Odom is really incredible to watch. He just makes it seem so effortless.
For the past six months, whenever I need a pick-me-up, I watch the last play of the last Superbowl, sound muted, with this in the background:
The Furrow Collective have released this song from their forthcoming album. It hasn’t really grabbed me, it lacks the spark that their arrangments usually have. I’ve ordered the album anyway, but I hope I like the rest of it more than this:
Liking most of these “Playing for Change” videos.
Do you like rocking out and groove? Beards, bell bottoms and riffage?
Here you go so…
Steve Vai is generally considered one of the most technically proficient guitar players in rock.
I don’t know who this guy is, but somebody in his audience shouts out a request for Vai’s “Tender Surrender” (I think) and after looking up the chords on his phone he absolutely nails it, and throws in a solo as good as anything I’ve heard from Vai. I don’t know if the whole thing was a set-up and he’s secretly been rehearsing the song, but if it wasn’t then this guy is one of the most incredible musicians I’ve ever heard, and even if it was then he’s still a Vai-level guitarist. Incredible:
There’s a new Mogwai album out today.
Playlist for the morning walk:
I Can’t Sleep by Dante Fox – one of my favourite rock power ballads, and you’ve never even heard of the band. That’s so sad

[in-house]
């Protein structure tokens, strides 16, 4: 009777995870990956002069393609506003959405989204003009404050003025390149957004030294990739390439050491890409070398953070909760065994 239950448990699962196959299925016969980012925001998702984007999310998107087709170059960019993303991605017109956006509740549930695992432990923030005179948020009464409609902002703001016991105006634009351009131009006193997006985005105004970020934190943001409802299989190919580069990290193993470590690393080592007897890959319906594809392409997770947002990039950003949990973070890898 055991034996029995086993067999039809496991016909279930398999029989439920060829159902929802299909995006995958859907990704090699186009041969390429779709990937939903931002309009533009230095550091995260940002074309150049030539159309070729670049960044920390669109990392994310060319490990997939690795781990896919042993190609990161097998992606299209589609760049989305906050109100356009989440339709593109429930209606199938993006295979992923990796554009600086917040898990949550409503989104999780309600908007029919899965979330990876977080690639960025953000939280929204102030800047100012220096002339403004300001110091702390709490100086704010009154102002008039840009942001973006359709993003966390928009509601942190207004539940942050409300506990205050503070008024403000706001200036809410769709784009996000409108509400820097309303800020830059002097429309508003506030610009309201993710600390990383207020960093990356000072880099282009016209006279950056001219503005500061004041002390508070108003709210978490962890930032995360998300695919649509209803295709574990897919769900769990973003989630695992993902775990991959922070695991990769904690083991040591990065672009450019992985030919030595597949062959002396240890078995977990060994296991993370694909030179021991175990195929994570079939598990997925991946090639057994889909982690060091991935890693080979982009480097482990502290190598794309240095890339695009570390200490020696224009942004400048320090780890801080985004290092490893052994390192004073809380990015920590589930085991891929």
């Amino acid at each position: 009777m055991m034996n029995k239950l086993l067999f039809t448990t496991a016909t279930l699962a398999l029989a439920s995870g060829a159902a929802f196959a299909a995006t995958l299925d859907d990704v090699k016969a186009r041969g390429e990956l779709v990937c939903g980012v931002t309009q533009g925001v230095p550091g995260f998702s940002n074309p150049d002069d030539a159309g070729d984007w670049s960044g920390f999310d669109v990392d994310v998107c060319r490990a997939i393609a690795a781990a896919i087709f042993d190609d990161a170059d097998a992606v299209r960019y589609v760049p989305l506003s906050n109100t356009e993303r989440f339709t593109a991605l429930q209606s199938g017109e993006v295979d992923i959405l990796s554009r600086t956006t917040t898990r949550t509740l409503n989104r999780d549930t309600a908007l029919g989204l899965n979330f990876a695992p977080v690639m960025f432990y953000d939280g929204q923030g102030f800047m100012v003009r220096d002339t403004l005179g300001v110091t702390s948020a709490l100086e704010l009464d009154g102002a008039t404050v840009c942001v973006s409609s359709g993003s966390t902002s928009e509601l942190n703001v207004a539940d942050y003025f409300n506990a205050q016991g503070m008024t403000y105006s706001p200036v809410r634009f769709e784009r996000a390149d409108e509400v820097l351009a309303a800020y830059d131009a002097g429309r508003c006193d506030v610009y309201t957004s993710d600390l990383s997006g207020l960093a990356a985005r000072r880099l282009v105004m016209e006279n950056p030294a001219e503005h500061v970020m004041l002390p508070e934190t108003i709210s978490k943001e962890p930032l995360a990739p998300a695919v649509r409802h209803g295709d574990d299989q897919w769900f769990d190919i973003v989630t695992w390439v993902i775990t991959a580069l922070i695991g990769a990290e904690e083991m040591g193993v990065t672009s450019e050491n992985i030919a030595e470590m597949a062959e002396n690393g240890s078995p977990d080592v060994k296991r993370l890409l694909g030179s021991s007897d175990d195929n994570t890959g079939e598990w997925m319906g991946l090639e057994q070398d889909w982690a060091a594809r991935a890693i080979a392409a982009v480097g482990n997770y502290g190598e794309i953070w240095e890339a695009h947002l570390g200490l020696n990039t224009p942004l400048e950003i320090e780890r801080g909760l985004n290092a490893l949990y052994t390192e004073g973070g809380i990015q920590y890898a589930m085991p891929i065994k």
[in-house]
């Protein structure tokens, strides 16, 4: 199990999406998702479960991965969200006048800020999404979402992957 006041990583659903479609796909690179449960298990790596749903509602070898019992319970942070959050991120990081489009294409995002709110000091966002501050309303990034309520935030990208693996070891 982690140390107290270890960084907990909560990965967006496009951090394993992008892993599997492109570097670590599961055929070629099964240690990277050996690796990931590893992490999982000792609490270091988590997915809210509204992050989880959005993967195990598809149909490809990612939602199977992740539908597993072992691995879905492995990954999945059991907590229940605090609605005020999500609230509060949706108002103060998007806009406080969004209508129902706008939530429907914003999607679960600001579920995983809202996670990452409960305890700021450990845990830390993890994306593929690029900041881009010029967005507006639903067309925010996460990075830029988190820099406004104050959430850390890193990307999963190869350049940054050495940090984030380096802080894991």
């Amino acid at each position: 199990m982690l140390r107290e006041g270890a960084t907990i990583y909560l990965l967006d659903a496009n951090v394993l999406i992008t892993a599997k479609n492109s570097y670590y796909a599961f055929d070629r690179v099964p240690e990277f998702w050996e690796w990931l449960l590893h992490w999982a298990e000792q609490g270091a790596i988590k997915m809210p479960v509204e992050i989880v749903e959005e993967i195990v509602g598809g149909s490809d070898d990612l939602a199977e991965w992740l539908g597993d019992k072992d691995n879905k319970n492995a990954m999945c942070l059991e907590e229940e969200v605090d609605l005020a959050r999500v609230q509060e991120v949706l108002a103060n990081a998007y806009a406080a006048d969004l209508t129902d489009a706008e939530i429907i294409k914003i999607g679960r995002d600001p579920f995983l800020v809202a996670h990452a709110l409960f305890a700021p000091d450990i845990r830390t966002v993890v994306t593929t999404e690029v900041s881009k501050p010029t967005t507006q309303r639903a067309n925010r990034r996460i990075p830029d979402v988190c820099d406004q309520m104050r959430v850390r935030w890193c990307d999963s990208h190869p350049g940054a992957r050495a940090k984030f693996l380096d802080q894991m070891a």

I’ve Seen All Good People by Yes – live version from 1972, not quite as good as experiencing it live.
Maid of Neidpath by Rachel Newton – from the new album. I’m sure it must be traditional but it’s new to me. Somebody dies at the end, obviously.
Mary Long by Deep Purple – a song about stupid people.
Master Song by Leonard Cohen – oh good, something upbeat and cheerful to end on
Thank you Ireland and all its inhabitants for such a great song.
Not knocking Ireland (from where many great versions of that song have come) but that’s a traditional Scottish tune called The Highwayman and the Captain. Some Irish folkies copied it in the 60s and changed the words a bit to make it sound like it was Irish.
Cultural appropriation again! Scotland always suffers this more than anyone
EDIT looking for evidence to back this up, it seems like I might be wrong (hard to believe, I know). The oldest sources do seem to be Irish, so it looks like it was taken to Scotland and then back again. But still, the words you know are modern (1960s) not the traditional words.